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Harry

When the Loerie Sings Again

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Guest Petros

Harry its good to see a vociferous supporter of a media method.

With the exception of morse code no media channel that has been created has ever dissapeared. Each media channel (or method) has its proponents and its detractors. As each new media is discovered and popularised the "older" generation typically throws their arms up and decries the loss of some "skill" supposed crucial to the existance of communications and message delivery.

I recall selling website services in the early nineties to SA corporate managers and had them all look at me like I was an alien. Why would someone want to communicate to our company via a website when they can and more importantly prefer to write a letter was a response I always got ---- based on their argument that no one had computers and people preferred writing and posting documents etc. Time and progress (as always) proved them wrong.

I am 48 and from the school of handwritten letters and cursive, BUT I also realise that progress cannot be impeded by adhering to something that has very little relevance in the wired world and more importantly to the thumb generation.

Are they less skilled in communication or perhaps less intelligent if they cannot hold a pen as we deem appropriate or that they cannot write in cursive? I think not.

So yes while I hear you and recognize in myself some of what you state I also respect the next generations methods and make sure that I attempt to restrain my middle aged male tendency to grumpiness. Too much anger at progress can lead one to value difficult (as in handwriting instead of typing) instead of results and personal choice.

After all they are the future and we have no choice really.

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Guest Petros

Oh- I forgot to add that I am also looking forward to your book.

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Guest Petros

http://news.nationalpost.com/2011/07/07/cursive-finally-being-phased-out-of-u-s-schools/

http://www.cbc.ca/news/canada/prince-edward-island/story/2013/02/23/pei-cursive-writing.html

This topic really got me interested as I had never (until H's vociferous opinion) actually considered cursive writing and its future. A bit of research shows that the internet has been abuzz with discussion and debate. Seems like cursive's time is pretty much done in the wired world. Its a bit sad actually but I guess there will always be some calligraphers to keep the art alive.

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Harry

After working on the subject for 6-1/2 years, and another year on its predecessor before that, I can announce that "the Loerie" went live on Amazon this morning: http://www.amazon.com/dp/B00GUC5GYW.

Its ISBN is 978-0-9921590-0-9 (Kindle) and it is titled:

AmaBhulu - The Birth and Death of the Second America

Summary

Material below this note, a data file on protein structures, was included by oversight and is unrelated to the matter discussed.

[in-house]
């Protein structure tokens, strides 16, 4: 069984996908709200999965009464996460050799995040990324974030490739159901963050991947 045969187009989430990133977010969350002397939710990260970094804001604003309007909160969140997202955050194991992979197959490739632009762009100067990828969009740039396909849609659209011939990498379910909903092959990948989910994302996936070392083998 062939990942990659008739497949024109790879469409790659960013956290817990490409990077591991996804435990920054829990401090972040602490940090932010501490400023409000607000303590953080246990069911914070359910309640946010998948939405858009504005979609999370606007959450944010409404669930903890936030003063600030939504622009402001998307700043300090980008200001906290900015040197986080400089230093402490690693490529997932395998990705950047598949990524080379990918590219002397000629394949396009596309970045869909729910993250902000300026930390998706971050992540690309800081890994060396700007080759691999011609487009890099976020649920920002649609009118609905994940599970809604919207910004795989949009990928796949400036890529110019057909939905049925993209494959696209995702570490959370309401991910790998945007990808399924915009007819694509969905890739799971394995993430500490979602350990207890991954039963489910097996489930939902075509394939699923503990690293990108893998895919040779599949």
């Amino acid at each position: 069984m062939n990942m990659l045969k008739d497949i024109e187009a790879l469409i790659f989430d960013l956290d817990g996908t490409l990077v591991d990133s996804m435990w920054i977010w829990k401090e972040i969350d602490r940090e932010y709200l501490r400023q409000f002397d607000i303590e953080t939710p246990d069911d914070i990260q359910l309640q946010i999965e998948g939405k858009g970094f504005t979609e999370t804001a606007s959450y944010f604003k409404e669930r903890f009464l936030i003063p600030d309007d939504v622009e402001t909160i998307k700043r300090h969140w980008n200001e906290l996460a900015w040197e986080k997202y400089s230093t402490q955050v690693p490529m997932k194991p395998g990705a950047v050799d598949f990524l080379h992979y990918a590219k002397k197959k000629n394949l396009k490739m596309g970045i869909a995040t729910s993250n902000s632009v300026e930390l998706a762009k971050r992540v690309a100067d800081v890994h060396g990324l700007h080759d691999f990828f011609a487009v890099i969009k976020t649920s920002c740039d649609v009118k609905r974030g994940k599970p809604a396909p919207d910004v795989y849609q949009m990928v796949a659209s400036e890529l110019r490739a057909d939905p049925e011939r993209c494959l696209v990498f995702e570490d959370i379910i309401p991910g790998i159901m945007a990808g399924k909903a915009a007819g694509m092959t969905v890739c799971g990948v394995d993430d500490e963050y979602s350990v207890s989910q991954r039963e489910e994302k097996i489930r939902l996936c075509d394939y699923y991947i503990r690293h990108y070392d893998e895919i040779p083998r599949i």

When Krotoa sees the three floating houses with white wings approach the Cape of Good Hope on 6 April 1652, she cannot know how profoundly her life will change. Along with many settlers from Europe, and a few slaves from Southeast Asia and Africa, she will become a progenitor of the staunchly Christian Afrikaner nation developing at the Cape. Even the orphaned Ariaentje Sterrevelt of 1660s New York will join this short list. AmaBhulu traces a number of families past all the formative events in the history of the Afrikaner nation over three-and-a-half centuries. All these family lines eventually lead to the author and his wife, who tell the first hand story of life as ordinary people in South Africa, trying to make their way through the tumultuous second half of the 20th century. It is both a formal fully substantiated history of South Africa, and a human saga of real people who actually lived that epic history. Herewith the story of the country that gave the world the words "trek" and "commando", along with the personages of Mahatma Ghandi and Winston Churchill; the community that suffered the world's first large scale concentration camps, but who also gave us the man to create the League of Nations; the people who gave us apartheid, but who also brought humanity the heart transplant. It is the true story of ordinary people in extraordinary circumstances - settlers, soldiers, slaves, and indigenes. They farm, they fight, they triumph, and they lose, and they are variously hanged and fusilladed by an Imperial overlord, and mercilessly impaled and murdered en masse by savage African tyrants. In the end, it falls to the author to describe the demise of a truly unique country in a truly unique place. In 1797 Royal Navy Rear-Admiral Thomas Pringle feared the Cape Settlement would become a "Second America". This work holds serious warning for the First America if it wishes to escape the disaster of the Second America. It is compulsory reading for anyone who would presume to lead the West as we know it.